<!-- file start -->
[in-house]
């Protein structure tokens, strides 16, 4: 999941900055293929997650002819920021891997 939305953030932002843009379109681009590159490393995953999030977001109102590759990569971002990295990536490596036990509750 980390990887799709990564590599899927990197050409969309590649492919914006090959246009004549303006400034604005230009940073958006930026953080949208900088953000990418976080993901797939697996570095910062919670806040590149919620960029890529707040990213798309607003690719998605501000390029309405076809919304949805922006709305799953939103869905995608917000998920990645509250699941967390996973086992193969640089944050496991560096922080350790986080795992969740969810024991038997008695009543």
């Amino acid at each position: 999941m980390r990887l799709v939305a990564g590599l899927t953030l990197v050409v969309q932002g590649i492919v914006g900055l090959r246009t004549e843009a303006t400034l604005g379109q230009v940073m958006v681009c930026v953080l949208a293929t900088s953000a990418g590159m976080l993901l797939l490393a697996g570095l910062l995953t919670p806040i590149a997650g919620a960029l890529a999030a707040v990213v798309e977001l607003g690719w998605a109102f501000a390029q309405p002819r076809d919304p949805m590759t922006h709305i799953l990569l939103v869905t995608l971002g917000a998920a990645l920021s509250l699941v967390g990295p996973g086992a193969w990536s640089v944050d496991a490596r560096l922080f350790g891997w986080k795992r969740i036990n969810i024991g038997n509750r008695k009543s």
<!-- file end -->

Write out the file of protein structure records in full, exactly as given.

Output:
[in-house]
């Protein structure tokens, strides 16, 4: 999941900055293929997650002819920021891997 939305953030932002843009379109681009590159490393995953999030977001109102590759990569971002990295990536490596036990509750 980390990887799709990564590599899927990197050409969309590649492919914006090959246009004549303006400034604005230009940073958006930026953080949208900088953000990418976080993901797939697996570095910062919670806040590149919620960029890529707040990213798309607003690719998605501000390029309405076809919304949805922006709305799953939103869905995608917000998920990645509250699941967390996973086992193969640089944050496991560096922080350790986080795992969740969810024991038997008695009543």
């Amino acid at each position: 999941m980390r990887l799709v939305a990564g590599l899927t953030l990197v050409v969309q932002g590649i492919v914006g900055l090959r246009t004549e843009a303006t400034l604005g379109q230009v940073m958006v681009c930026v953080l949208a293929t900088s953000a990418g590159m976080l993901l797939l490393a697996g570095l910062l995953t919670p806040i590149a997650g919620a960029l890529a999030a707040v990213v798309e977001l607003g690719w998605a109102f501000a390029q309405p002819r076809d919304p949805m590759t922006h709305i799953l990569l939103v869905t995608l971002g917000a998920a990645l920021s509250l699941v967390g990295p996973g086992a193969w990536s640089v944050d496991a490596r560096l922080f350790g891997w986080k795992r969740i036990n969810i024991g038997n509750r008695k009543s």